Waves is the new epic family drama from every millennial’s favorite movie studio A24 and writer/director, Trey Edward Shults. Going into it, I was excited. Mainly because it was Sterling K. Brown aka Randall from This is Us in what looked like a lead role. Also, the trailer, like any for an A24 movie, looked like this was another success in their long ring of successes. I don’t know anything about Shults as a filmmaker, although I heard very good things about his previous movies, It Comes at Night and Krisha. Look, as a black person, there’s not a lot of family dramas in the mold of Terence Malick and Punch Drunk Love coming our way, so the fact that was a movie about a successful black family having nothing to do with them being black in addition to some beautiful cinematography was exciting. I was getting The Place Beyond the Pines feelings as I was hearing about the details about it and the way people were being so elusive about what it specifically was about. It’s cool that movies like this or Sorry to Bother You or Moonlight are finally getting the chance to have a platform to tell stories featuring black centric casts, yet making the stories universal. Having seen the final product, I appreciate what Shults, who happens to be white, did with the ideas he had of telling this story about these very specific individuals and it paid off very well.
Waves is a movie that is purposely fragmented: one half is dedicated to a young man named Tyler and the other to his sister, Emily. The movie begins with Tyler, a high school wrestling student who works hard to be the best. He does well in school, he has an attractive girlfriend, and he seems to be one of the most popular kids at school. The sky’s the limit for him and that’s not always the case when you’re a black person in America. This is why his father Ronald pushes him to be more than average and always come out on top. As any he knows all too well, we always have to work twice as hard as others to get what others have. For most of the movie, I didn’t really like Ronald at first because I always felt like he talked to him like a robot and pushed him too hard. That’s why when Tyler started acting out, I understood why he was that way. He was getting tired of the pressure and he felt that there was no one he could talk to. I will admit the downhill slide is a bit too fast for the character and there should’ve been a more natural build to his more chaotic side. Still, it kept me on the edge of my seat. Things are starting to crumble around him and there’s no way that he can hold onto it. It starts with him getting an injury that could hurt his chances of wrestling in the future. Fearing that he’ll disappoint his father, he hides the details and attempts to act like everything’s normal. Unfortunately, things get worse as a result and he suddenly finds himself with no direction. The tension starts to build with every passing moment. He also has his girlfriend Alexis, whose recent pregnancy just adds to his stress. Alexa Demie from Euphoria and mid90s, is great in the role. She’s played this role all too well in Euphoria and she added a lot of dimensions to the part. She’s currently fighting with Ana De Armas for hottest Latina actress at the moment in my eyes.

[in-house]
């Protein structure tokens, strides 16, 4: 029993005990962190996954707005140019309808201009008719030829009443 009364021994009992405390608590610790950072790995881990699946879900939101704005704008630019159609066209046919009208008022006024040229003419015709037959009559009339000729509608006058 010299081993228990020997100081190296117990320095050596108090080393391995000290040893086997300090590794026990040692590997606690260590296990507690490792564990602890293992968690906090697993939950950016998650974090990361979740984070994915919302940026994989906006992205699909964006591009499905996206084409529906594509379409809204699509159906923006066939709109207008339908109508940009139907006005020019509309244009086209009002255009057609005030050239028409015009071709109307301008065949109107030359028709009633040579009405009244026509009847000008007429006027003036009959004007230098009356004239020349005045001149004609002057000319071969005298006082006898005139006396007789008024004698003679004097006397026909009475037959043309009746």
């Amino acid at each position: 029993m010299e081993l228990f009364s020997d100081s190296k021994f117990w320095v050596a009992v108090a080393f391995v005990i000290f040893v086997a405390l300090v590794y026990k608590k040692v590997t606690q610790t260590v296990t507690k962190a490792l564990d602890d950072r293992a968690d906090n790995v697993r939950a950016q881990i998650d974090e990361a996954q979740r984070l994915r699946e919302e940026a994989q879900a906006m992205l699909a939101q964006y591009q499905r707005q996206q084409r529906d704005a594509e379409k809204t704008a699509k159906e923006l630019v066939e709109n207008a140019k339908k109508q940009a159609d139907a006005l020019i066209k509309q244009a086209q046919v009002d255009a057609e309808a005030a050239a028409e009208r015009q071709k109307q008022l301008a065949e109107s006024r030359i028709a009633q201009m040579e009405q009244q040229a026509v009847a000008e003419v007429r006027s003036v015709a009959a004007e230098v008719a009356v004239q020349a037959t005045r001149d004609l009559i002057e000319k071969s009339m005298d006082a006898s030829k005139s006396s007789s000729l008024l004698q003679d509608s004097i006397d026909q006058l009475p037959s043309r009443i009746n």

When she and Tyler are together, you feel they are young love personified. They are #lifegoals and the movie falls victim to it. The only issue is that we all know that high school sweethearts can’t last long and unfortunately, Tyler never got the memo. Things came to such a head that I thought, “Dude, you did not have to go so far”. Something happens that starts to change what you think about both Tyler and Ronald. At the same time, as I realized what he was trying to do for his son, it became clear that he was just trying to do his best to make sure his son succeeded in this world. He was trying to show him how to be tough in this world and how to fight for what he wants. As the movie went on, I understood that his intentions were in the right place. We’re just thrown into this seemingly typical life of this family and the movie basically just gives the choice to think what we want. Kelvin Harrison, Jr. is a new find for me and he was fantastic in the role of Tyler. If any of his other work matches what he does here, he could be an actor on the rise. I know this to be true because I saw Adam Driver back when he was on Girls and I just knew he had something special and it turns out I was right. Hopefully, lightning will strike again. He has so many layers to his performance and he goes through so many emotions during his portion of the movie. I truly believed he was Tyler and I wanted him to not mess up his life. I understood his frustration and yet, I was wanting him to get back on track. When things started going wrong, I was just hoping things would correct themselves. Sterling K. Brown has a smaller role than I expected as his father, Ronald. He’s fantastic in the role and like with Harrison, he gives his characters so many dimensions. There’s a moment where he talks to his son that stood out as one of the highlights of the movie and it helped me understand where he was coming from.